Academic journal article Research-Technology Management

Molecular Sieve Zeolites: An Industrial Research Success Story: The Discovery and Development of Zeolites and Molecular Sieves Depended on Many Factors, Not Least of Which Was Management's Commitment to Support Long-Range Innovative Discovery Research with No Guarantee of Commercial Success

Academic journal article Research-Technology Management

Molecular Sieve Zeolites: An Industrial Research Success Story: The Discovery and Development of Zeolites and Molecular Sieves Depended on Many Factors, Not Least of Which Was Management's Commitment to Support Long-Range Innovative Discovery Research with No Guarantee of Commercial Success

Article excerpt

My field is in silicate chemistry and materials, specifically in zeolite molecular sieves, a class of industrial materials used widely throughout the petroleum refining, petrochemical and chemical industries.

The roots of molecular sieves go back to 1756, when a Swedish mineralogist by the name of Cronstedt first discovered intriguing crystals in nature that seemed to froth or boil when heated in a blowpipe flame. Cronstedt called this new mineral a "zeolite," derived from the Greek words, "zeo" meaning "to boil" and "lithos" meaning "a stone."

In the decades that followed, a number of mineralogists and chemists studied and described the properties of various zeolite minerals, including their remarkable sieve-like ability to separate molecules on the basis of size. This sieving property led McBain in the early 1930s to coin the term "molecular sieve," and more significantly, enticed the first giant of molecular sieve science, Professor Richard M. Barrer of Imperial College, London, to begin a lifetime of pioneering research in zeolite science in the mid 1930s. Of key importance were Barrer's descriptions in the 1940s of gas separations with zeolite minerals that had commercial potential--descriptions that set the stage for Union Carbide's later role in synthetic zeolite discovery.

An Idyllic Research Atmosphere

I shall turn now to the Tonawanda, New York research laboratory of the Linde Air Products Division of Union Carbide Corporation in the late 1940s. The Tonawanda Laboratory presented a nearly idyllic atmosphere for creative scientific research. The scientists were of the highest quality, led and motivated by directors and leaders who were focused on discovery and innovation, expected it and rewarded it. More than a half dozen successful new businesses were spawned for Union Carbide from a decade of pioneering research at the Tonawanda Laboratory.

Enter Bob Milton, a young physical chemist, there only two years when management challenged him to seek new methods of separating air into oxygen and nitrogen, the major products of Linde. Milton was drawn to Barrer's pioneering reports on adsorption separations with zeolite minerals. However, since zeolite minerals were rare and unavailable in practical quantities, he shifted focus in mid-1949 to an exploratory program to synthesize zeolites in the laboratory. By year end, he had discovered a new and practical method to make several novel synthetic zeolites, including two that were to gain commercial prominence, called zeolites A and X.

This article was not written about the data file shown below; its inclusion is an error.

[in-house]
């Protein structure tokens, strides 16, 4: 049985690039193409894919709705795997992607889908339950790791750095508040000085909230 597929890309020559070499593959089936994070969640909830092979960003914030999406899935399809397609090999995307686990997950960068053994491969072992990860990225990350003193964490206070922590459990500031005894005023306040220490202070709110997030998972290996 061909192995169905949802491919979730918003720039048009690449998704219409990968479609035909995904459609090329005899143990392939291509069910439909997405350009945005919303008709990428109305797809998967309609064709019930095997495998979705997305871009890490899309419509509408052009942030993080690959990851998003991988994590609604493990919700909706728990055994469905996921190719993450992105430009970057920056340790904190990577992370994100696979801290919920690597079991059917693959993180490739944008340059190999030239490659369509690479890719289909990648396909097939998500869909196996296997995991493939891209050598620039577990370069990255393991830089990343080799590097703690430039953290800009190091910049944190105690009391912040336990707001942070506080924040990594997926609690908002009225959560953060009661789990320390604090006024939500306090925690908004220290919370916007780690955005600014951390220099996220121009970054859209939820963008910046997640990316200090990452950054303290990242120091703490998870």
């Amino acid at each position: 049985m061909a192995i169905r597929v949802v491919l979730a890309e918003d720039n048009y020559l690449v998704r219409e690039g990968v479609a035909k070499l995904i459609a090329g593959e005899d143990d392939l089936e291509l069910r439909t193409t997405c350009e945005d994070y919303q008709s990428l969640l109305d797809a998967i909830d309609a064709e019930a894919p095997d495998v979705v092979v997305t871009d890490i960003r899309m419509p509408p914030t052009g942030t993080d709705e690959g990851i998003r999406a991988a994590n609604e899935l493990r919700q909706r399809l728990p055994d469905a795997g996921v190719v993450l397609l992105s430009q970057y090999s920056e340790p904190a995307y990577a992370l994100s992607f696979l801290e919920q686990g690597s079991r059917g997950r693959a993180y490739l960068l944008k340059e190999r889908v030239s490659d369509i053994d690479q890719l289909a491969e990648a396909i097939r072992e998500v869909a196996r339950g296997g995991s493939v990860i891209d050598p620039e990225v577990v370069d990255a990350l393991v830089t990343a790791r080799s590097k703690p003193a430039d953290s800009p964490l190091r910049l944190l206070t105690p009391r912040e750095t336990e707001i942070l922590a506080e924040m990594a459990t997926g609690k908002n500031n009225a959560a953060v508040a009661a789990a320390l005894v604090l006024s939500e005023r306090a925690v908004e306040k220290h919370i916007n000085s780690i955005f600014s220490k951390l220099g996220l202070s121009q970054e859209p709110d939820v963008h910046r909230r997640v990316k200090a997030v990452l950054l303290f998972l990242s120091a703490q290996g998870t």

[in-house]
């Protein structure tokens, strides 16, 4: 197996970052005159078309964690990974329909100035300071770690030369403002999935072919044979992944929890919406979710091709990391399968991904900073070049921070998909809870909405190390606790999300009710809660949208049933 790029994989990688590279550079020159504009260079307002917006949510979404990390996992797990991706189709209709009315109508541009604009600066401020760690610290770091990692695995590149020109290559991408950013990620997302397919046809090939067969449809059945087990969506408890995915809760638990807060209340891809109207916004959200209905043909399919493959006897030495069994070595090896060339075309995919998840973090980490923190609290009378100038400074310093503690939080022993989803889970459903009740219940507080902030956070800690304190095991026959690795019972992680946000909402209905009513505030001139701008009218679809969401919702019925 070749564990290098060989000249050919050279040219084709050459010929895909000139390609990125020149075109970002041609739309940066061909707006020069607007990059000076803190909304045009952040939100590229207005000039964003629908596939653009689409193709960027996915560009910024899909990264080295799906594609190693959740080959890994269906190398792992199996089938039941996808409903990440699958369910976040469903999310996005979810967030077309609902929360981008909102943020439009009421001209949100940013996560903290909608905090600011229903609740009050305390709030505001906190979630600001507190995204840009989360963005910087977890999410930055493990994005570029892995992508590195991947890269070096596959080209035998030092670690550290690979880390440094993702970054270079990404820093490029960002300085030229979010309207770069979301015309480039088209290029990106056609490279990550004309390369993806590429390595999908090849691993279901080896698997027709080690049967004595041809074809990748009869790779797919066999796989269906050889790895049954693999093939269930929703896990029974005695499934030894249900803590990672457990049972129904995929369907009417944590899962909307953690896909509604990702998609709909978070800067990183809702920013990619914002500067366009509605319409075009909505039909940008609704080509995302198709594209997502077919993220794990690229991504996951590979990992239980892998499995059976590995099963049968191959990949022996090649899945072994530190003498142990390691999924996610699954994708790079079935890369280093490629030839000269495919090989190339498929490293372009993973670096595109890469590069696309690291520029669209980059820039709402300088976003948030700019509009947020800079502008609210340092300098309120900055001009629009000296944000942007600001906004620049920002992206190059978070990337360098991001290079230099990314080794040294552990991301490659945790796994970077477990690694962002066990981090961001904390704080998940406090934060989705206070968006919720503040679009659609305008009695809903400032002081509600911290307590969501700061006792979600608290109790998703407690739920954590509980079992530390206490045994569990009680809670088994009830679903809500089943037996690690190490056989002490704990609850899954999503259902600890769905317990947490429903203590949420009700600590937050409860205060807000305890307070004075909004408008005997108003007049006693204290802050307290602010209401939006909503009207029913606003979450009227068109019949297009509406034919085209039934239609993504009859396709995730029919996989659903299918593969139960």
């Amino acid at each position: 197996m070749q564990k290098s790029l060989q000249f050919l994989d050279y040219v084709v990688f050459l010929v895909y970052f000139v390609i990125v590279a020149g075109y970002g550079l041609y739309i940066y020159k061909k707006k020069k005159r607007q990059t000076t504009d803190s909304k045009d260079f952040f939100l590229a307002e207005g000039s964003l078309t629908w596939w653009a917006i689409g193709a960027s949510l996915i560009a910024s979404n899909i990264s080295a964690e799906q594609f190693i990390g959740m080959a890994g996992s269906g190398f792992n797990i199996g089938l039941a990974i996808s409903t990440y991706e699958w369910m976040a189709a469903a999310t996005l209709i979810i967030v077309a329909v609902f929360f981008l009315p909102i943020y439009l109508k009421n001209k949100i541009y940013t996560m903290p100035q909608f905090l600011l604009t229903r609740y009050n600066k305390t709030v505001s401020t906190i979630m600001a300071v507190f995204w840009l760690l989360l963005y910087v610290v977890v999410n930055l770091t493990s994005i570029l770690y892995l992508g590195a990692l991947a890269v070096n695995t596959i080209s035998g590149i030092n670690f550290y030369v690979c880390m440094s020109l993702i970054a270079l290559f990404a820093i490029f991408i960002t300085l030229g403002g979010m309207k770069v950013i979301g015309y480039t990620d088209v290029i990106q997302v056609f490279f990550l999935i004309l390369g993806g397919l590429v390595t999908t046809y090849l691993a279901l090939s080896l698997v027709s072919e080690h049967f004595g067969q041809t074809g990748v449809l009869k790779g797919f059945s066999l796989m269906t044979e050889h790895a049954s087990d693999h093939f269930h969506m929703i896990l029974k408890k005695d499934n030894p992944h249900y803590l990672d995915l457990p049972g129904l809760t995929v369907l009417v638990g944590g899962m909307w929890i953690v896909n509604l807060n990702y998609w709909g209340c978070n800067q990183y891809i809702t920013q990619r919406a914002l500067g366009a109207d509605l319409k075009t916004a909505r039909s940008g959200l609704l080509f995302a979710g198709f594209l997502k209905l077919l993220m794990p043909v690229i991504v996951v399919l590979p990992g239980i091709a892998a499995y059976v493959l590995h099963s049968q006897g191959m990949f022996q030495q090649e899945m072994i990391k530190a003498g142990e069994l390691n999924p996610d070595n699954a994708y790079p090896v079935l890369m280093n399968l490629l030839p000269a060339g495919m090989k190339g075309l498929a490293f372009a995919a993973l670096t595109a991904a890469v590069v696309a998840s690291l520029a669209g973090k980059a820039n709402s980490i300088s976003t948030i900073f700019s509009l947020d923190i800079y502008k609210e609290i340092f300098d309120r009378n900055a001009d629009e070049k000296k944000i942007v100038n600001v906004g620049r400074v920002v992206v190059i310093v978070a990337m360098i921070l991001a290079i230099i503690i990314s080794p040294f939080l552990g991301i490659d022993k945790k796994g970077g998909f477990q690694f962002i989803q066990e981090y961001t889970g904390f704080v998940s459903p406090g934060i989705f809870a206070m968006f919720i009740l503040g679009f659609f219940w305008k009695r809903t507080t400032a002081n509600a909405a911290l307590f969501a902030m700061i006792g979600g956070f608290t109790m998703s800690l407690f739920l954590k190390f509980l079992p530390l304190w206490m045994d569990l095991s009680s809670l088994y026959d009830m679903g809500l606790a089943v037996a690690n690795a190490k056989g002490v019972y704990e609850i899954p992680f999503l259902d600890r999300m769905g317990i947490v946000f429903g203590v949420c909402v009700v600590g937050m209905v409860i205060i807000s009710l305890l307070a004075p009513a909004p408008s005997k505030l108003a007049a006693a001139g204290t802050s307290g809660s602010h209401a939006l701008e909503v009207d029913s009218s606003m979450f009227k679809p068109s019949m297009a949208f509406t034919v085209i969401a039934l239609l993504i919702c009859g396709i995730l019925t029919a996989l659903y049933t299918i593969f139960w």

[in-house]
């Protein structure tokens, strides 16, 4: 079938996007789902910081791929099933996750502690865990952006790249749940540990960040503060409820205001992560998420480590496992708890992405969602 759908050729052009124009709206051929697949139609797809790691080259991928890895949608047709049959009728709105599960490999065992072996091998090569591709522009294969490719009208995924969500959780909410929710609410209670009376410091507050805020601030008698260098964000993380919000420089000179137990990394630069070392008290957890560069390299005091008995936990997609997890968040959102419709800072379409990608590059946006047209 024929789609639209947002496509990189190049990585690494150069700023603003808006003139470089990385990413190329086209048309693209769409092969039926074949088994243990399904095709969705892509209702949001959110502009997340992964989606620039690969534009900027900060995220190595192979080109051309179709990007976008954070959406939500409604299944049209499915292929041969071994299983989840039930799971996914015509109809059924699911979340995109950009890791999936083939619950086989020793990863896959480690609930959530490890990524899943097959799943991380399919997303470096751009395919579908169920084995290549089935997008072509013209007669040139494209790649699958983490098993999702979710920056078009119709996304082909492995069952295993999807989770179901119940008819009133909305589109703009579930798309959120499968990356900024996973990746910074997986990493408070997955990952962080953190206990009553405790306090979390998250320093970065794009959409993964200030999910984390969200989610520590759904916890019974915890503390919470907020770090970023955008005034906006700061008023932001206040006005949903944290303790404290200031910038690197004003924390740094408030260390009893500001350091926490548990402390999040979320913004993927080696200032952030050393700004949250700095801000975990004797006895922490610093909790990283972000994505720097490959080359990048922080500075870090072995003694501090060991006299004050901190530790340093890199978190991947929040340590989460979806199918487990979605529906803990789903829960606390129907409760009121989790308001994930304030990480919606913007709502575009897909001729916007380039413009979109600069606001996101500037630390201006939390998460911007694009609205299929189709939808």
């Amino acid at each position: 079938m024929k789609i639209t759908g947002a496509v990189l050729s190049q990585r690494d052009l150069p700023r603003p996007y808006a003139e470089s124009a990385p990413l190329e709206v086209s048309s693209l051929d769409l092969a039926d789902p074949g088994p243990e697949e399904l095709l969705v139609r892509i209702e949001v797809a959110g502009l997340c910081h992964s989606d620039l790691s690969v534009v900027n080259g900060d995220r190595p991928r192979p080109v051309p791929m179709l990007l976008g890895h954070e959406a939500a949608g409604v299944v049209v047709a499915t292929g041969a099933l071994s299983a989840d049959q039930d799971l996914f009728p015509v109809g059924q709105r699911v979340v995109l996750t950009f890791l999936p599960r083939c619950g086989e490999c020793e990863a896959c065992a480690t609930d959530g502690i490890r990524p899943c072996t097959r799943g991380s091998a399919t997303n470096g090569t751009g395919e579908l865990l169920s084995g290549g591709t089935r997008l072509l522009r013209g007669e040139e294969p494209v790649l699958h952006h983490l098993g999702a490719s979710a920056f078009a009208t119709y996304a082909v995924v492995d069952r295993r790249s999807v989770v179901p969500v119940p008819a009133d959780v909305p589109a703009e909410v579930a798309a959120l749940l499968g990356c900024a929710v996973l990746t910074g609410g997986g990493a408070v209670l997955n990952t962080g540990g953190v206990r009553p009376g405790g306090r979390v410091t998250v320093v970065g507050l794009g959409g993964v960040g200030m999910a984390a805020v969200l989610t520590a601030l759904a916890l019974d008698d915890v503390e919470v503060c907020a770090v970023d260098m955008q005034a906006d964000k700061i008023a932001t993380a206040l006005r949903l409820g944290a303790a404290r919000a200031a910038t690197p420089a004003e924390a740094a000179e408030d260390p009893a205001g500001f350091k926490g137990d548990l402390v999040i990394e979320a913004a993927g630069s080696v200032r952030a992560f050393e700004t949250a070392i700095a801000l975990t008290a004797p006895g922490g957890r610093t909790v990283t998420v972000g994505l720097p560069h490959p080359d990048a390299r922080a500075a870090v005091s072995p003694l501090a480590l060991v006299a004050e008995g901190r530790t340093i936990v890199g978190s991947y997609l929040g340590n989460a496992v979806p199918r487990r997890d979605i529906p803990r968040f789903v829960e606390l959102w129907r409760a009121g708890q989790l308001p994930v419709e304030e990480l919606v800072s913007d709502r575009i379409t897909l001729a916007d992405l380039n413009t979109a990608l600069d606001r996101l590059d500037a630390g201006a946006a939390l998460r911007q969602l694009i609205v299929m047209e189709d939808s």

In 1952, Milton was joined by a young inorganic chemist, Don Breck, who continued the discovery and study of more synthetic zeolites including one called zeolite Y, which was destined to become one of the cornerstones of the petroleum refining industry.

By 1954, largely through the championship of Bob Milton, Linde had announced it was entering the business of manufacturing and selling molecular sieve zeolites as a new class of industrial adsorbents, and in 1959 as hydrocarbon conversion catalysts--a remarkable example of discovery to commercialization of a new business venture in just five years.

When I joined the research staff at Tonawanda in 1952, my sister Joan, also a chemist, had already been there a year. Two years later, my sister Jane, another chemist, also joined the Tonawanda research staff.

I remember that the head of the personnel department was intrigued by the fact that three sisters were all chemists and all working at the Tonawanda laboratory at one time! He used to give us banks of psychological tests, thinking he would find some strange trait that turned us all into chemists. We could have told him that it was probably due to a superb high school chemistry teacher at Holy Angels Academy, Sr. St. Mary, who made chemistry exciting, and an equally superb chemistry teacher at D'Youville College, Dorothea Fitzgerald, Ph.D., who built on that excitement. …

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